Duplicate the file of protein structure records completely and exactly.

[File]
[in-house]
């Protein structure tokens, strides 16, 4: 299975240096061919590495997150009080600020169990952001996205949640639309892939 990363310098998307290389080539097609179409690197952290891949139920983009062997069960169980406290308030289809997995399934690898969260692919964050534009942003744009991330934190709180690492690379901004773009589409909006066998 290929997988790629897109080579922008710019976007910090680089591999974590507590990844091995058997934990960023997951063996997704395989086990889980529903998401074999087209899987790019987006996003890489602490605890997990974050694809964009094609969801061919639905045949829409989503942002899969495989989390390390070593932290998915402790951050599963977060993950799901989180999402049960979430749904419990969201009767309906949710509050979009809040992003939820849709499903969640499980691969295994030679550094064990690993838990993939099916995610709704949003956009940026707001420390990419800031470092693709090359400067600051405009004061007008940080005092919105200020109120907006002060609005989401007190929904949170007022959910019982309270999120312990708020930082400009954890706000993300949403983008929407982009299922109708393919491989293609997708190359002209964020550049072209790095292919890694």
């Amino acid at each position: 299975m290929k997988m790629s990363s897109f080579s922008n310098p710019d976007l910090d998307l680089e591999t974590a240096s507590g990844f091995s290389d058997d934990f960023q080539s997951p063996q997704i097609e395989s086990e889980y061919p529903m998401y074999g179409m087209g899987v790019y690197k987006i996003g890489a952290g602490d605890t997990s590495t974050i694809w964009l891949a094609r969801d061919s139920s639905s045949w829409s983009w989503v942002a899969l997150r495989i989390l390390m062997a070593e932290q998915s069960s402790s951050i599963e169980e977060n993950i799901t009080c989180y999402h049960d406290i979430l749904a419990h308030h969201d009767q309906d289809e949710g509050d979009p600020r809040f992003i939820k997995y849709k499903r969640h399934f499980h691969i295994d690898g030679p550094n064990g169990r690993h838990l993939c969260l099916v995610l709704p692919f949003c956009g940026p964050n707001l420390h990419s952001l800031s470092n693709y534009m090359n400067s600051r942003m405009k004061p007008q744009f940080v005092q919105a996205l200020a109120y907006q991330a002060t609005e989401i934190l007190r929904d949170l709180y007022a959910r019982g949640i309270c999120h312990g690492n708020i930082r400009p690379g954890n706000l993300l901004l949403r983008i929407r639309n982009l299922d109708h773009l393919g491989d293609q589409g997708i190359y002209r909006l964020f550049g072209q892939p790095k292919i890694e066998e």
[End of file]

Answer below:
[in-house]
């Protein structure tokens, strides 16, 4: 299975240096061919590495997150009080600020169990952001996205949640639309892939 990363310098998307290389080539097609179409690197952290891949139920983009062997069960169980406290308030289809997995399934690898969260692919964050534009942003744009991330934190709180690492690379901004773009589409909006066998 290929997988790629897109080579922008710019976007910090680089591999974590507590990844091995058997934990960023997951063996997704395989086990889980529903998401074999087209899987790019987006996003890489602490605890997990974050694809964009094609969801061919639905045949829409989503942002899969495989989390390390070593932290998915402790951050599963977060993950799901989180999402049960979430749904419990969201009767309906949710509050979009809040992003939820849709499903969640499980691969295994030679550094064990690993838990993939099916995610709704949003956009940026707001420390990419800031470092693709090359400067600051405009004061007008940080005092919105200020109120907006002060609005989401007190929904949170007022959910019982309270999120312990708020930082400009954890706000993300949403983008929407982009299922109708393919491989293609997708190359002209964020550049072209790095292919890694």
């Amino acid at each position: 299975m290929k997988m790629s990363s897109f080579s922008n310098p710019d976007l910090d998307l680089e591999t974590a240096s507590g990844f091995s290389d058997d934990f960023q080539s997951p063996q997704i097609e395989s086990e889980y061919p529903m998401y074999g179409m087209g899987v790019y690197k987006i996003g890489a952290g602490d605890t997990s590495t974050i694809w964009l891949a094609r969801d061919s139920s639905s045949w829409s983009w989503v942002a899969l997150r495989i989390l390390m062997a070593e932290q998915s069960s402790s951050i599963e169980e977060n993950i799901t009080c989180y999402h049960d406290i979430l749904a419990h308030h969201d009767q309906d289809e949710g509050d979009p600020r809040f992003i939820k997995y849709k499903r969640h399934f499980h691969i295994d690898g030679p550094n064990g169990r690993h838990l993939c969260l099916v995610l709704p692919f949003c956009g940026p964050n707001l420390h990419s952001l800031s470092n693709y534009m090359n400067s600051r942003m405009k004061p007008q744009f940080v005092q919105a996205l200020a109120y907006q991330a002060t609005e989401i934190l007190r929904d949170l709180y007022a959910r019982g949640i309270c999120h312990g690492n708020i930082r400009p690379g954890n706000l993300l901004l949403r983008i929407r639309n982009l299922d109708h773009l393919g491989d293609q589409g997708i190359y002209r909006l964020f550049g072209q892939p790095k292919i890694e066998e």